Go blessed.

Beth

 

 

The Things We Do For Love

First, let me start by saying we adopted a new girl bunny today. I stinkin’ LOVE HER!!! She is a year old, came free from a woman in DC, and her name is Annie. She’ll be a breeding mama for our meat program, and she’s gorgeous. Best part is, she’s FOURTEEN POUNDS!! Poor Annie was stuck in a cage and over fed for too long. She took up half her cage with her bulk. She was tricky to lift, and believing that her parents are Dutch and Harlequin rabbits, she should be about 8-9lbs! Annie is right now outside in 1/5 of our yard with tons of space to “run around”. Poor Annie can’t run. But she can hop about 3-4 times in a row. That’s about it. She’s going to get a lot of recess time, all day, everyday, till she builds her muscles up and looses some bulk. She’s a girl after my own heart.

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The other thing that has me all happy about today is that not only did I get a new doe, but my kids are spending a few hours visiting Grandma and Grandpa, so my husband and I can get a few chores scratched off our “To Do” list. Like finish insulating the attic. Woot! Woot!

While deep in my heart I do not trust ladders, I watched Captain Schenanigans fearlessly climb up the ladder in our connected garage and disappear into an access hole in the attic. Taking a deep breath, I slowly, cautiously, joined him. Kneeling on the beams to avoid falling through the ceiling, I carefully crawled over to where he was unrolling the fiberglass insulation. We were having a hard time loving the previous owners, at that moment. They had left rolls of insulation, in the wrong size, just laying around beside a half-done job. I could have kicked them.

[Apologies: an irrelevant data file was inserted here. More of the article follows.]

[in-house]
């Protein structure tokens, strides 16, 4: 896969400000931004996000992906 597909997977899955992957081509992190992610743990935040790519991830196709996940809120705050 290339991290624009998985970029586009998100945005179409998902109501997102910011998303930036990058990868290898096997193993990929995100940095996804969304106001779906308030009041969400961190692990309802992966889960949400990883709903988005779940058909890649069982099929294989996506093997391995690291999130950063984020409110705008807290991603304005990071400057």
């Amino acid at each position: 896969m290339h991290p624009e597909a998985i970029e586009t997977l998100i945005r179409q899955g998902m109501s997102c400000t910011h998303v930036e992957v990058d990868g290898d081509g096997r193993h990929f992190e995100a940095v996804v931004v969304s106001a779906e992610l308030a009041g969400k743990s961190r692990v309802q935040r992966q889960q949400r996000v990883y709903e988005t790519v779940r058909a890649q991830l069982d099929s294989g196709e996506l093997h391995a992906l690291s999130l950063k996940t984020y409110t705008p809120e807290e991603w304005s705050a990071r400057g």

But then my cat walked by. Yes. My cat. He had joined us in the attic. “Jax? How did you get up here? ” I questioned him.

“He climbed the ladder” Captain grunted while face deep in insulation under a respirator. I was just tickled pink that my smart cat knew how to climb a ladder, AND wanted to be with us that much! I snapped a picture of the yellow tabby free ranging the attic, and sent it to the grandparents to show the kids. I knew they’d be just as fascinated as I was.

Looking around the attic, I could see light coming in from the edges, and was surprised to learn that several places under the eaves only have a little screen between the inside of the attic and the outside of the house. Not much protection there from creepy crawlies, if you ask me.

So we continue, I mostly run errands on the ground level now, Captain finds problems without quick solutions, and Jax circles the hole around the ladder a few times looking sad. We forget about the cat and focus on the task at hand (well, Captain Schenanigans does, I’m too busy texting every 4-H volunteer I know, surveying them for thoughts on Annie’s breed. That’s how I came to determine her parentage in the first paragraph). We forget about the cat. Until we heard the meowing.

Turns out, I wasn’t the only one to see the light. Jax had managed to wedge his furry little ferret shaped body down into the mesh and was peering out into the yard, crying. Due to the slope of the roof, and the shingle nails sticking out through the whole attic roof, he was unable to get himself back out. While I found this hilarious and incredible, my husband found one more thing to make him dislike this day. Poor Captain.